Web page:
Enrico Coniglio veröffentlicht mit teredo navalis eine akustische Projektion der Lagune von Venedig auf CD-Format. Basierend auf field recordings aus dieser Region kreierte dieser Klangkünstler mehr als lediglich “sonic postcards”, sondern einen Zwischenbericht von Forschungsaktivitäten in diesem fragilen Ökosystem zwischen “unberührter” Natur und den durch Menschen verursachten Dauerstörungen. Verschiedenste Mikrofonierungen über und unter Wasser ermöglichen dieses Eintauchen in einen facettenreichen Klangkosmos.


Next City Sounds: Interfaces wiederum ist als Momentaufnahme eines Events in und um das ZKM Karlsruhe entstanden. Die auf der vorliegenden CD kondensierten Klänge speisen sich aus field recordings (Lasse-Marc Riek), Synthesizer/Elektronik (Lintu + Røyks), ätherischen Rauschflächen und Feedback (No Input Ensemble) und den Stimmen einer partizipativen Sprechperformance der Gruppe KITeratur. Das dabei entstandene experimentelle Hörstück bewegt sich im offenen Feld zwischen Ambient (auch unter dem Aspekt Drone), Musique Concrète und anderen Ausprägungen zeitgemäßer und gehobener Klangkunst.


Einen Schritt weiter in Richtung einer Entschleunigung und Ausdünnung des am Ohr angelegten Informationsschwalls geht un|sounding the self – a portrait. Dieses auf DVD gebannte audiovisuelle Portrait der beiden US-amerikanischen Künstler Christopher Shultis & Craig Shepard ist eine intensive Auseinandersetzung mit der Triade composing-performing-listening und vor allem mit deren wechselseitigen Beziehungen, Abhängigkeiten und Alleinstellungsmerkmalen. Nicht von ungefähr kommt die Pionierarbeit von John Cage ins Spiel, hat jener viel zitierte und bemühte Universalkünstler doch mit wesentlichen Fragen zu unserer (menschlichen) Rolle in einem alle Sinne umfassenden Kosmos unzählige Diskurse angestoßen. Eine erfreuliche Auflösung vieler Problemstellungen und Anhandlungen ist aber auch in diesem Fall die Einsicht, dass keine Hörefahrung mit einer anderen ident sein kann. Niemand kann beispielsweise seine/ihre akustischen Eindrücke eines Spaziergangs durch einen Park in der individuell erlebten Breite und Tiefe einer anderen Person zur Gänze nachvollziehbar vermitteln. Die eigenen Trittgeräusche, als eine Soundspur von vielen, bleiben immer die eigenen, die sonst niemand reproduzieren kann. Was schon passieren kann, ist das Versinken in einem einstündigen audiovisuellen Machwerk (Regie: Christoph Collenberg) als eine von vielen Möglichkeiten, sich dem Phänomen der Kontemplation und deren Wirkmacht aus einer weiteren Perspektive nähern zu können. “There’s no one left to tell you what to do. Just watch this film but if it tries to give you advice, ignore it. After the end get up and listen around, see if the world sounds any different. No time with silence is wasted time. (…)”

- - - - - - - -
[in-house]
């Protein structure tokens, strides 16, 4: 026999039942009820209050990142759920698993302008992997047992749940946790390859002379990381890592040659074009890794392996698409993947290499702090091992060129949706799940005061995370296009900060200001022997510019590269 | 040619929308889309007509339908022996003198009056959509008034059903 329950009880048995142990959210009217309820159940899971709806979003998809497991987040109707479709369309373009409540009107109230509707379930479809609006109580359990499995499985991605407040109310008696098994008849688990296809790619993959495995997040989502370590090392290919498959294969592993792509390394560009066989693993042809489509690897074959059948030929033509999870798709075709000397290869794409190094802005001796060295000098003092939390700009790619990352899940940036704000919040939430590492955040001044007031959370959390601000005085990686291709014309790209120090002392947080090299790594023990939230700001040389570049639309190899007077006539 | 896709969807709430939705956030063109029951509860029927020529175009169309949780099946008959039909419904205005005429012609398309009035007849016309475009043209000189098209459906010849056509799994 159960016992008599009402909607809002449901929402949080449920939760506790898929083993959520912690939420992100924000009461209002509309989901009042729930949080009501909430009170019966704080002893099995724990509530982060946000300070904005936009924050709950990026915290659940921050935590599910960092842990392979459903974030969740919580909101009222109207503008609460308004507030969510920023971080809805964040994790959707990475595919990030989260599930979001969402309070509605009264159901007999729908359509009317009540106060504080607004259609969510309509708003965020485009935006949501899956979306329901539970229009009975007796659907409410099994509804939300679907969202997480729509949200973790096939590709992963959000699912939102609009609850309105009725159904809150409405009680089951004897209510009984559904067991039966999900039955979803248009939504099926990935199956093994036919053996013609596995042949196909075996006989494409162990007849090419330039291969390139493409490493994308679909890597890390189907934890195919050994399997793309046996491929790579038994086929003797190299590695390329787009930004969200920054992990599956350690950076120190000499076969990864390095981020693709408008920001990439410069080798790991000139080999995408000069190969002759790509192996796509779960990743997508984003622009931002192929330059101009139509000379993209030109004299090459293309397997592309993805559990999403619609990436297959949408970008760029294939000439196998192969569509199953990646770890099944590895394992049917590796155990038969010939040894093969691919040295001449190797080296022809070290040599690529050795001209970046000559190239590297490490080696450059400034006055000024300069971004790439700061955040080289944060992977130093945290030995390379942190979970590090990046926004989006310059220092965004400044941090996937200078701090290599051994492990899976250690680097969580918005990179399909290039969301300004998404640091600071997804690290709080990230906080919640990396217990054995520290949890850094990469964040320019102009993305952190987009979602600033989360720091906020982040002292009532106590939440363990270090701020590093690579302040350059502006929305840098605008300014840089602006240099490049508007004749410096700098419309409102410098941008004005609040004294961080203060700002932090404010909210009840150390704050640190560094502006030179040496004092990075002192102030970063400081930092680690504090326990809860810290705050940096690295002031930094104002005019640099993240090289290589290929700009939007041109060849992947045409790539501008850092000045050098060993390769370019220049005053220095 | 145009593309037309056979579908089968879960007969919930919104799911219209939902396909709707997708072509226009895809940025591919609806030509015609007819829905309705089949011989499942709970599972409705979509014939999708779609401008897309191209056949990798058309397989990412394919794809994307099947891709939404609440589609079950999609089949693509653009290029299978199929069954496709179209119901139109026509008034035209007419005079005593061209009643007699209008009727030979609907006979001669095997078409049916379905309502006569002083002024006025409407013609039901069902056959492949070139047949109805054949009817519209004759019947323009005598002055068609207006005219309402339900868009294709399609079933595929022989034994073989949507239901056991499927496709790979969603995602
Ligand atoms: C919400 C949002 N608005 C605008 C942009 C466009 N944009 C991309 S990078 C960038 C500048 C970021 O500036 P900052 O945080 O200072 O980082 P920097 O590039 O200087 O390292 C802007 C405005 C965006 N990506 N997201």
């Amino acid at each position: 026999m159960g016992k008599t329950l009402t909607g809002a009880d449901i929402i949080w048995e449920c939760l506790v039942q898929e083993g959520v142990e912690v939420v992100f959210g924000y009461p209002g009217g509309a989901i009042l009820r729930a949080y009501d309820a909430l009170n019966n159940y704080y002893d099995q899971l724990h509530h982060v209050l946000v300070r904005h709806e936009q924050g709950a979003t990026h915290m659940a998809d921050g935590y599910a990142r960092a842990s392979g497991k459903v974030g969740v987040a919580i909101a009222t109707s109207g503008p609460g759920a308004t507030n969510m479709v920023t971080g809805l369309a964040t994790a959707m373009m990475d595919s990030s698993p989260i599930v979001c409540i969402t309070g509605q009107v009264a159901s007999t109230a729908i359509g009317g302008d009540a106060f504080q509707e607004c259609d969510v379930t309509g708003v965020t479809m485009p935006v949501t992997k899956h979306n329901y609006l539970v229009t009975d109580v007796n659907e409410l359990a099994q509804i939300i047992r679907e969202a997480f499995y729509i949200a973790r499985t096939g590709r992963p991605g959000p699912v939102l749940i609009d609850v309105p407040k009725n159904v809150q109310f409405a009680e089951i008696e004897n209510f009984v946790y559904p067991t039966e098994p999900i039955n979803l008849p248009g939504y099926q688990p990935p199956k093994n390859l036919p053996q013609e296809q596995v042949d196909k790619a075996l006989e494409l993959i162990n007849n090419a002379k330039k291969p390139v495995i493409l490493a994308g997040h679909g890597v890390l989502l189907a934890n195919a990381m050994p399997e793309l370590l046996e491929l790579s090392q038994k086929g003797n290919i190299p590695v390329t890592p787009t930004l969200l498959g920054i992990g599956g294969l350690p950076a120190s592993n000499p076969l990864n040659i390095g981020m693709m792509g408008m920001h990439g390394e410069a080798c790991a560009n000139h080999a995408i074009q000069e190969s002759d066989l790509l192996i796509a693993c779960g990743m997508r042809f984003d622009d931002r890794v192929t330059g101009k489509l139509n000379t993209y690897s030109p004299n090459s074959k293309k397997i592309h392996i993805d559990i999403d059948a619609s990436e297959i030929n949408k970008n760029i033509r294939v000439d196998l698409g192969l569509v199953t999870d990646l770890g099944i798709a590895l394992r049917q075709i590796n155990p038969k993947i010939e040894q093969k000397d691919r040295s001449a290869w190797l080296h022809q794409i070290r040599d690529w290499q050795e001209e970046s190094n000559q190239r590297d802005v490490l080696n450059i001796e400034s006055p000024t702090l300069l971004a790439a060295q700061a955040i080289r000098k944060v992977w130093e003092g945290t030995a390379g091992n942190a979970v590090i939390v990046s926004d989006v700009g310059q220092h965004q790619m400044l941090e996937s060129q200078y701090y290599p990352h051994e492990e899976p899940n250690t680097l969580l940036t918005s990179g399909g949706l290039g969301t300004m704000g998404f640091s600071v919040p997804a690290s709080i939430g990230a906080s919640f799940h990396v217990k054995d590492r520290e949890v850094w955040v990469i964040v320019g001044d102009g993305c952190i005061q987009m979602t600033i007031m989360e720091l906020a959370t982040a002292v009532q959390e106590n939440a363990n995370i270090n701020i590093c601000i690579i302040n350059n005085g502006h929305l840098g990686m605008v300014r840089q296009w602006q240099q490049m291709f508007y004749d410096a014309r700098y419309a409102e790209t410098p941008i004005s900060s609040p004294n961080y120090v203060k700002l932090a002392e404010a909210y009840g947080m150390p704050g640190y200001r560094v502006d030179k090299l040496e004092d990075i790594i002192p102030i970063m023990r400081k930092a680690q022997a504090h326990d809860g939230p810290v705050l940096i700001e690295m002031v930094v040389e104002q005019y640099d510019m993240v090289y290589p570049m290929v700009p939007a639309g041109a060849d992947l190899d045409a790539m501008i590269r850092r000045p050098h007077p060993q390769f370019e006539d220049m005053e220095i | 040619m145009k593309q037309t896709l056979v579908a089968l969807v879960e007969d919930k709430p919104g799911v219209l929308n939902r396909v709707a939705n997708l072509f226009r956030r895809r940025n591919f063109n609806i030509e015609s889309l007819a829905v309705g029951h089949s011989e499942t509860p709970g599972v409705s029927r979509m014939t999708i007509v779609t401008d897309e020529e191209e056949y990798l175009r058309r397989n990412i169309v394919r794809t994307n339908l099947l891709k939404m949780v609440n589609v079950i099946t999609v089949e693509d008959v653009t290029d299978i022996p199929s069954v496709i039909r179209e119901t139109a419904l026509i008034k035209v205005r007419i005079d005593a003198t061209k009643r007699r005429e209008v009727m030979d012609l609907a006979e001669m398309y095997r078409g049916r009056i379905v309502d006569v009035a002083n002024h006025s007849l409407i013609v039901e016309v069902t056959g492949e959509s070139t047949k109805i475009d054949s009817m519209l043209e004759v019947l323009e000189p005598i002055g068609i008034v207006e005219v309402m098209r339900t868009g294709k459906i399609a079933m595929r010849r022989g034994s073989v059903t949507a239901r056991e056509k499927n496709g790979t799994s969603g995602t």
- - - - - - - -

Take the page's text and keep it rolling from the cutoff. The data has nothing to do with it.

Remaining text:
All three of these recent Gruenrekorder releases are quintessential label products: adventurous, thought-provoking, and unusual. Michael Lightborne’s and Enrico Coniglio’s are grounded in field recordings, Coventry Ring Road and the Venetian Lagoon the sites used for their respective projects; an entirely different animal, un|sounding the self — a portrait combines an hour-long video and booklet for its in-depth portrait of American artists Christopher Shultis and Craig Shepard. […]


Both components of un|sounding the self — a portrait are required for a proper appreciation of this ambitious creation. Reading the booklet, a 116-page ‘Field Manual‘ featuring texts by the artists, the director Christoph Collenberg, and the collection’s editor Bernd Herzogenrath, without the film makes for an incomplete experience; watching the hour-long DVD without the clarifying details provided by the booklet is just as incomplete. (In Collenberg’s words, un|sounding the self — a portrait is an “experimental, audiovisual double portrait that borrows from a documentary approach.”)


However different Christopher Shultis, percussionist and Professor Emeritus of the University of New Mexico, and Craig Shepard, trombonist and Wandelweiser collective member, are in their artistic expression, their interests converge in two key areas: their lives, philosophies, and creative approach have been profoundly influenced by Henry David Thoreau, specifically his thoughts about walking and natural sound, and the art and writings of John Cage. Triggered by keywords provided by the filmmaker, Shultis and Shepard ruminate during the film on a broad range of topics, among them dreams, silence, sacred places, compositional practice, stage fright, and Cage’s 4’33” (described by Shultis as a “a good example of communal silence”).